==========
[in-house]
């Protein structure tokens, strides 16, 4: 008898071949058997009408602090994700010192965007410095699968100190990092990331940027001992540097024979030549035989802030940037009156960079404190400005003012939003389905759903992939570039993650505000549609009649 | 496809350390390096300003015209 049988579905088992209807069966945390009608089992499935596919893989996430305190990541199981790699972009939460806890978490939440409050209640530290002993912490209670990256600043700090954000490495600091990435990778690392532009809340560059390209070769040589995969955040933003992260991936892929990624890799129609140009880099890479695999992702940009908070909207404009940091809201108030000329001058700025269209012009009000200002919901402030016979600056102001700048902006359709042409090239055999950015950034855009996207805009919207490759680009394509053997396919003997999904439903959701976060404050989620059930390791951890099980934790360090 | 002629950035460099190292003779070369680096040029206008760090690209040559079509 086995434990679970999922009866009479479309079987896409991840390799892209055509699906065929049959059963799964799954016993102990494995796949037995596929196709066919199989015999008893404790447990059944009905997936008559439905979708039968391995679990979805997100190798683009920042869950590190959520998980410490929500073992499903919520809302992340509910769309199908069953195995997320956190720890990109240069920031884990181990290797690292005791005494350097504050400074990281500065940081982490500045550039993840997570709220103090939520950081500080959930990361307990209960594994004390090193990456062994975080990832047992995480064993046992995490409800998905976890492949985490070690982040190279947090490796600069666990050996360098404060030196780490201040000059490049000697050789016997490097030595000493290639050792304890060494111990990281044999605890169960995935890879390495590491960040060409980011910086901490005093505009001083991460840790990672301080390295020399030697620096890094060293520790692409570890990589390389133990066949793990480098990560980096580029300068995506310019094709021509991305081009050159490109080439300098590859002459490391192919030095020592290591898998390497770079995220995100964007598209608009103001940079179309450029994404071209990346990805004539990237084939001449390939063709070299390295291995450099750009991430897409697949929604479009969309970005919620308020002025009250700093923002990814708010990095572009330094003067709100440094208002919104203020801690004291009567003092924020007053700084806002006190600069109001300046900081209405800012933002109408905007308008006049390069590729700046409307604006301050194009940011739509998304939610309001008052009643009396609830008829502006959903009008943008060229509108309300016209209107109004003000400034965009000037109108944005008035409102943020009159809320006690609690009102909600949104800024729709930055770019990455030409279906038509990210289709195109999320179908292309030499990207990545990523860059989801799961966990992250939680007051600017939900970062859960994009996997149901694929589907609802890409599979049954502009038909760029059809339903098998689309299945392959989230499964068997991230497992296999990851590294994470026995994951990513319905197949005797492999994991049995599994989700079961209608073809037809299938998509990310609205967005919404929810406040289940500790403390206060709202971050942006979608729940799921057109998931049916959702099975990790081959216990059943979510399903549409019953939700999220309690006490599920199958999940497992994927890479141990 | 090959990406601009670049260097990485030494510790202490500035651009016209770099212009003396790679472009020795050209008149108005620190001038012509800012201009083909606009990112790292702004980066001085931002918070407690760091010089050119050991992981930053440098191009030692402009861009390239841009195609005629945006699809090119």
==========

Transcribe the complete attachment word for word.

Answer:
[in-house]
């Protein structure tokens, strides 16, 4: 008898071949058997009408602090994700010192965007410095699968100190990092990331940027001992540097024979030549035989802030940037009156960079404190400005003012939003389905759903992939570039993650505000549609009649 | 496809350390390096300003015209 049988579905088992209807069966945390009608089992499935596919893989996430305190990541199981790699972009939460806890978490939440409050209640530290002993912490209670990256600043700090954000490495600091990435990778690392532009809340560059390209070769040589995969955040933003992260991936892929990624890799129609140009880099890479695999992702940009908070909207404009940091809201108030000329001058700025269209012009009000200002919901402030016979600056102001700048902006359709042409090239055999950015950034855009996207805009919207490759680009394509053997396919003997999904439903959701976060404050989620059930390791951890099980934790360090 | 002629950035460099190292003779070369680096040029206008760090690209040559079509 086995434990679970999922009866009479479309079987896409991840390799892209055509699906065929049959059963799964799954016993102990494995796949037995596929196709066919199989015999008893404790447990059944009905997936008559439905979708039968391995679990979805997100190798683009920042869950590190959520998980410490929500073992499903919520809302992340509910769309199908069953195995997320956190720890990109240069920031884990181990290797690292005791005494350097504050400074990281500065940081982490500045550039993840997570709220103090939520950081500080959930990361307990209960594994004390090193990456062994975080990832047992995480064993046992995490409800998905976890492949985490070690982040190279947090490796600069666990050996360098404060030196780490201040000059490049000697050789016997490097030595000493290639050792304890060494111990990281044999605890169960995935890879390495590491960040060409980011910086901490005093505009001083991460840790990672301080390295020399030697620096890094060293520790692409570890990589390389133990066949793990480098990560980096580029300068995506310019094709021509991305081009050159490109080439300098590859002459490391192919030095020592290591898998390497770079995220995100964007598209608009103001940079179309450029994404071209990346990805004539990237084939001449390939063709070299390295291995450099750009991430897409697949929604479009969309970005919620308020002025009250700093923002990814708010990095572009330094003067709100440094208002919104203020801690004291009567003092924020007053700084806002006190600069109001300046900081209405800012933002109408905007308008006049390069590729700046409307604006301050194009940011739509998304939610309001008052009643009396609830008829502006959903009008943008060229509108309300016209209107109004003000400034965009000037109108944005008035409102943020009159809320006690609690009102909600949104800024729709930055770019990455030409279906038509990210289709195109999320179908292309030499990207990545990523860059989801799961966990992250939680007051600017939900970062859960994009996997149901694929589907609802890409599979049954502009038909760029059809339903098998689309299945392959989230499964068997991230497992296999990851590294994470026995994951990513319905197949005797492999994991049995599994989700079961209608073809037809299938998509990310609205967005919404929810406040289940500790403390206060709202971050942006979608729940799921057109998931049916959702099975990790081959216990059943979510399903549409019953939700999220309690006490599920199958999940497992994927890479141990 | 090959990406601009670049260097990485030494510790202490500035651009016209770099212009003396790679472009020795050209008149108005620190001038012509800012201009083909606009990112790292702004980066001085931002918070407690760091010089050119050991992981930053440098191009030692402009861009390239841009195609005629945006699809090119």